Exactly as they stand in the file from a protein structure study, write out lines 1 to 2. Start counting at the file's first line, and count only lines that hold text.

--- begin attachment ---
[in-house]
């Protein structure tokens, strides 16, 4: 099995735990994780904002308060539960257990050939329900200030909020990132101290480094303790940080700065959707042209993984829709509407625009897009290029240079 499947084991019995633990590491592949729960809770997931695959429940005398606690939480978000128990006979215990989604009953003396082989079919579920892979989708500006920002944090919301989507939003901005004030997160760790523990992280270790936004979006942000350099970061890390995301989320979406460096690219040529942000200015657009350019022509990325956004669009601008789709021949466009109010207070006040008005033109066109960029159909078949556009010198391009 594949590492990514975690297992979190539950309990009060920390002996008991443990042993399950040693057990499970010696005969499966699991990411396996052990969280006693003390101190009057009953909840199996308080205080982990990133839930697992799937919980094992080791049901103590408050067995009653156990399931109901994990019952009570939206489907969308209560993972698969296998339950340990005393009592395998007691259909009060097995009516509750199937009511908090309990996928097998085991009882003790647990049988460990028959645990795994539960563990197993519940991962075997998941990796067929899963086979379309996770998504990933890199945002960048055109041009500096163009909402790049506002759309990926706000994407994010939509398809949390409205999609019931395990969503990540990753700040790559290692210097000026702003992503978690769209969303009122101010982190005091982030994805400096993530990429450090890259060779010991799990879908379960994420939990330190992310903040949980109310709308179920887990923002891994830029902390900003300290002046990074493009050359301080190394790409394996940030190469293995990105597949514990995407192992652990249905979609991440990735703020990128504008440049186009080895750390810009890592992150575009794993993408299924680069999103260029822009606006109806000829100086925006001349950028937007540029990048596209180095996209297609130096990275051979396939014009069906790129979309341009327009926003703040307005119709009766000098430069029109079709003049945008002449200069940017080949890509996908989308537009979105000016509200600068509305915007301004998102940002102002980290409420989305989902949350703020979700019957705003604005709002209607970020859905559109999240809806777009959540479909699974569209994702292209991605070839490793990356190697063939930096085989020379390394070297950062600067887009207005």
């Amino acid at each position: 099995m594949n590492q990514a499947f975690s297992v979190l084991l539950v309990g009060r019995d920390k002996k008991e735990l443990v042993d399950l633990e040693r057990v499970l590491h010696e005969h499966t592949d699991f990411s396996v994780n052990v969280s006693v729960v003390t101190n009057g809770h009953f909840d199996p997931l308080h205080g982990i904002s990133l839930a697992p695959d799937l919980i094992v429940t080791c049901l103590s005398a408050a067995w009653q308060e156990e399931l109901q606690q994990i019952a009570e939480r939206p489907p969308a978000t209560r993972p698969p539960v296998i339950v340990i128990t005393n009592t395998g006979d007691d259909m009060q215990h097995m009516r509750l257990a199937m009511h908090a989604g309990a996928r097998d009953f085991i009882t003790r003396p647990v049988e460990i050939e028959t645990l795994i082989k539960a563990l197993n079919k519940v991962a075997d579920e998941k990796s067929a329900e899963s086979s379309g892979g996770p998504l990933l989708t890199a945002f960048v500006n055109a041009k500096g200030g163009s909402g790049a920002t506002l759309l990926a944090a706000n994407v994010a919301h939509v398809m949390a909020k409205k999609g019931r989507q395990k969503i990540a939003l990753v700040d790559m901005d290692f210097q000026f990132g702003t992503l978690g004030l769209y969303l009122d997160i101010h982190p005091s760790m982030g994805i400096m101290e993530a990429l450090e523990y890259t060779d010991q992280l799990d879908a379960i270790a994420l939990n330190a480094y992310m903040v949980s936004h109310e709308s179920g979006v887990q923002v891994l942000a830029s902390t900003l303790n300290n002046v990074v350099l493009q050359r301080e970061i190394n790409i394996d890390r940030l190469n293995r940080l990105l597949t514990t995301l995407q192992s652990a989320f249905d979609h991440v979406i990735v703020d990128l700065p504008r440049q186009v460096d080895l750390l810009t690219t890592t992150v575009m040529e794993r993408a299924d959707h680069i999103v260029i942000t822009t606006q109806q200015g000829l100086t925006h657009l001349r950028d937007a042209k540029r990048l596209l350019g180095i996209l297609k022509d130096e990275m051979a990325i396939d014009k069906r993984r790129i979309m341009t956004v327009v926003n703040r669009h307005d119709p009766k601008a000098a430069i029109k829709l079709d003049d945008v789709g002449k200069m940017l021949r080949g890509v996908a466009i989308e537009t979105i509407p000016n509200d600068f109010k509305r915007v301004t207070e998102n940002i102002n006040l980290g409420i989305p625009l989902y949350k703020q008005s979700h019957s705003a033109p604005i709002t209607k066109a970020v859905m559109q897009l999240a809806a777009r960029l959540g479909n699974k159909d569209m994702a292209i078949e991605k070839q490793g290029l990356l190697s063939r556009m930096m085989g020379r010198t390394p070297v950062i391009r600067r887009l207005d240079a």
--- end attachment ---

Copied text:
[in-house]
């Protein structure tokens, strides 16, 4: 099995735990994780904002308060539960257990050939329900200030909020990132101290480094303790940080700065959707042209993984829709509407625009897009290029240079 499947084991019995633990590491592949729960809770997931695959429940005398606690939480978000128990006979215990989604009953003396082989079919579920892979989708500006920002944090919301989507939003901005004030997160760790523990992280270790936004979006942000350099970061890390995301989320979406460096690219040529942000200015657009350019022509990325956004669009601008789709021949466009109010207070006040008005033109066109960029159909078949556009010198391009 594949590492990514975690297992979190539950309990009060920390002996008991443990042993399950040693057990499970010696005969499966699991990411396996052990969280006693003390101190009057009953909840199996308080205080982990990133839930697992799937919980094992080791049901103590408050067995009653156990399931109901994990019952009570939206489907969308209560993972698969296998339950340990005393009592395998007691259909009060097995009516509750199937009511908090309990996928097998085991009882003790647990049988460990028959645990795994539960563990197993519940991962075997998941990796067929899963086979379309996770998504990933890199945002960048055109041009500096163009909402790049506002759309990926706000994407994010939509398809949390409205999609019931395990969503990540990753700040790559290692210097000026702003992503978690769209969303009122101010982190005091982030994805400096993530990429450090890259060779010991799990879908379960994420939990330190992310903040949980109310709308179920887990923002891994830029902390900003300290002046990074493009050359301080190394790409394996940030190469293995990105597949514990995407192992652990249905979609991440990735703020990128504008440049186009080895750390810009890592992150575009794993993408299924680069999103260029822009606006109806000829100086925006001349950028937007540029990048596209180095996209297609130096990275051979396939014009069906790129979309341009327009926003703040307005119709009766000098430069029109079709003049945008002449200069940017080949890509996908989308537009979105000016509200600068509305915007301004998102940002102002980290409420989305989902949350703020979700019957705003604005709002209607970020859905559109999240809806777009959540479909699974569209994702292209991605070839490793990356190697063939930096085989020379390394070297950062600067887009207005």